We just spent a week in Tulum visiting the archaeological site of Tulum, snorkeling in Gran Cenote, getting an epic dive experience at The Pit and Cenote Dos Ojos, relaxing at the nearby beach, swimming with big sea turtles at Akumal and on our last day we made a worthwhile trip to the famous Chichen Itza.
On our first day my boyfriend and I took the bikes and tried to find the nearby beach of Tulum. It was a bit disappointing at first because of all the seaweed laying on the beach and the ambient which was perhaps a bit too quiet for our taste. We missed some music and some vibe, but the water indeed was fantastic – it was crystal clear. There were many waves and we got to play around with them while taking a swim.
The second day in Tulum we woke up so god damn early, probably due to our jet-lag, that we decided to cycle to the ruins of Tulum and try to spot the sunrise. It was about 7am when the sun started to peek above the ocean and the ruins of Tulum looked truly magical. We were not sure before we went into the archaeological park if it was worth paying the entrance fee of MEX215 per person just to see the sunrise, but we did spend a good hour all alone on the archaeological site exploring, taking pictures and reading the descriptions of the ruins. There were some coatis playing in the trees as we left the site and headed back to our posada for breakfast.
We cycled up to the Gran Cenote to spend the afternoon in fresh water with beautiful fish and tiny turtles swimming around us. A cenote is a water tavern with lots of stalactites and stalagmites. Pretty cool!
The following two days were existing of beach time at Akumal. Such a nice place! A couple that was staying at the same posada recommended it and so did the owner of the posada, so our decision was made easy. After a couple of days at Akumal we decided to spend some money on the Cenote diving which was totally worth it and finished our stay in Tulum with a trip to the famous Chichen Itza.
Here is our top 5 for activities in or near Tulum.
top 5 favorite things to do in Tulum
If you’re not familiar with a cenote than a term more common might be a sinkhole. Once limestone collapses it can expose the groundwater underneath the surface and create a cenote with massive underground cave systems. A great thing to do is to go snorkeling, or even better diving, at one of the cenotes in Tulum.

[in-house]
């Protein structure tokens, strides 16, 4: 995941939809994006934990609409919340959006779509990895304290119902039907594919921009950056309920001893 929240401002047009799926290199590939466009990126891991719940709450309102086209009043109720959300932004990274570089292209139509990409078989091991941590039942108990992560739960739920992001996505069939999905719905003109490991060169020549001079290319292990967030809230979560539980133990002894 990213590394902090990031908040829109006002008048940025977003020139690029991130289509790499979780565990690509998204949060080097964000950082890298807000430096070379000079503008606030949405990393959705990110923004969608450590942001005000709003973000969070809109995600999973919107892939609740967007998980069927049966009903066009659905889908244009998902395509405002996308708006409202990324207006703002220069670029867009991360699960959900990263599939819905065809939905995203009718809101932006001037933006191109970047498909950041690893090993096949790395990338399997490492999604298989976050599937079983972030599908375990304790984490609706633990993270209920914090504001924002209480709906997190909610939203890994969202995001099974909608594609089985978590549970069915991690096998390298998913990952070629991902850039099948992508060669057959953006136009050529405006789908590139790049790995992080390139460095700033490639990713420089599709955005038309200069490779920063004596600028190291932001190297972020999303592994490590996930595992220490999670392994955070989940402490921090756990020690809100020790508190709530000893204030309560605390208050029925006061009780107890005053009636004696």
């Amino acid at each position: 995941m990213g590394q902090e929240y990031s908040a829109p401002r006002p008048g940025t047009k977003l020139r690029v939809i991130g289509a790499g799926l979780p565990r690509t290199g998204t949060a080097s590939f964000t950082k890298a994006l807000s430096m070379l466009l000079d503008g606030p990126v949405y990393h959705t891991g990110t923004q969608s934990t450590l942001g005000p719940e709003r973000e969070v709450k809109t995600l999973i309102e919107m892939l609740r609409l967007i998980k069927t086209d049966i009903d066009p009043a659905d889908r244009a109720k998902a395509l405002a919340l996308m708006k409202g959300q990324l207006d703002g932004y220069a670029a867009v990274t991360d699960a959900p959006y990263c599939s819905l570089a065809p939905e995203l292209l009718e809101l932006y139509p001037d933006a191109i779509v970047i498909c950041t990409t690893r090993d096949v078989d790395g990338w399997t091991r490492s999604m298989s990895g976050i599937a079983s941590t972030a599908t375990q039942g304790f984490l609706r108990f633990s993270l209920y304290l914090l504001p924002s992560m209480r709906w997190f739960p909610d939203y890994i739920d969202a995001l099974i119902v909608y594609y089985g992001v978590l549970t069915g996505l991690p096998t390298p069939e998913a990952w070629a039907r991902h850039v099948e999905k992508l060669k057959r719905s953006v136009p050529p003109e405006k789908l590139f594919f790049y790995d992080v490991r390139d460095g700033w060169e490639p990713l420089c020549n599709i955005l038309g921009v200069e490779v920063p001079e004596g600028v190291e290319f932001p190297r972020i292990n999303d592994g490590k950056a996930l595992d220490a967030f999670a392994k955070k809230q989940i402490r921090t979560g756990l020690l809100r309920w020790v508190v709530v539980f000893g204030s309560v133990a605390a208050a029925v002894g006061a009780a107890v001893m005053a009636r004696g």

2. Snorkeling with turtles at Akumal
Akumal has a beautiful beach where you can swim with green sea turtles. You can spot them easiest with your snorkeling gear which you can rent cheapest for MEX$50 at the beach itself from the locals. The locals will try to sell you their snorkeling tour, but unless you want to be in a group of people all wearing an orange life vest, you can do it perfectly fine on your own. To get to Akumal you only have to take the “colectivo” van on the main street of Tulum and pay the driver MEX$30 for the ride. Even if you’ve seen enough turtles by now, the Akumal beach is a great place for a relaxed day underneath a palm tree.
3. Visit Chichen Itza (or Coba) with the local bus
Nobody enjoys paying big money for tours and still when it comes to places like the famous Mayan ruins of Chichen Itza we are almost all prepared to pull out our big fat wallet and go on a tour. If you’re a backpacker and you’re on a budget then the cheaper option is to take a local ADO bus from Tulum to Chichen Itza. It only costs MEX$396 for a round-way bus ticket and you’ll get dropped off straight in front of the entrance. You’ll have about 5 hours to explore the site if you do it this way which gives you plenty of time to stroll around all the amazing ruins. If you’re interested in a guide – the local guides cost MEX$750 per tour and walk around with you. Making a deal with one of them and getting the information on site might be pretty handy since there are not so many signs at Chichen Itza with information.
If you’d enjoy it more to go to a less famous and less crowded Mayan site you should visit Coba. It’s the only archeological site where you still get to climb the pyramid to the top! Read more about it by clicking here.
4. Watch the sunrise at the ruins of Tulum
The word “Tulum” in Maya means “wall” and knowing this you can probably imagine how the Maya people used Tulum as a fortress overlooking the sea. If you visit the ruins of the well-preserved ancient Maya city on the coast you can read the signs and learn about the local history. Tip! Visit the archaeological site very early to avoid tour bus crowds and to watch the sun rising out underneath the ocean.
5. Take a dip at Playa Paraiso
Get yourself a bicycle and ride down to the beach of Tulum to find Playa Paraiso, or “Paradise Beach.” The name already gives it away, so you get to enjoy the white sandy beach and the crystal clear water. The nearby El Paraiso Hotel is one of the places offering changing rooms, showers and a restaurant where you can get yourself some refreshing drinks for on the beach. It won’t cost you a thing if you just decide to lay your beach towel down on the sandy beach area near the water.
This post was originally published on December 2, 2015.
Latest posts by Renate Rigters | That Wanderlust (see all)
- Working in the Maldives as a dive instructor - 21/02/2018
- 7 reasons why not to wear make-up - 03/01/2018
- Scuba Diving in Huatulco – the marine life of Oaxaca - 08/12/2017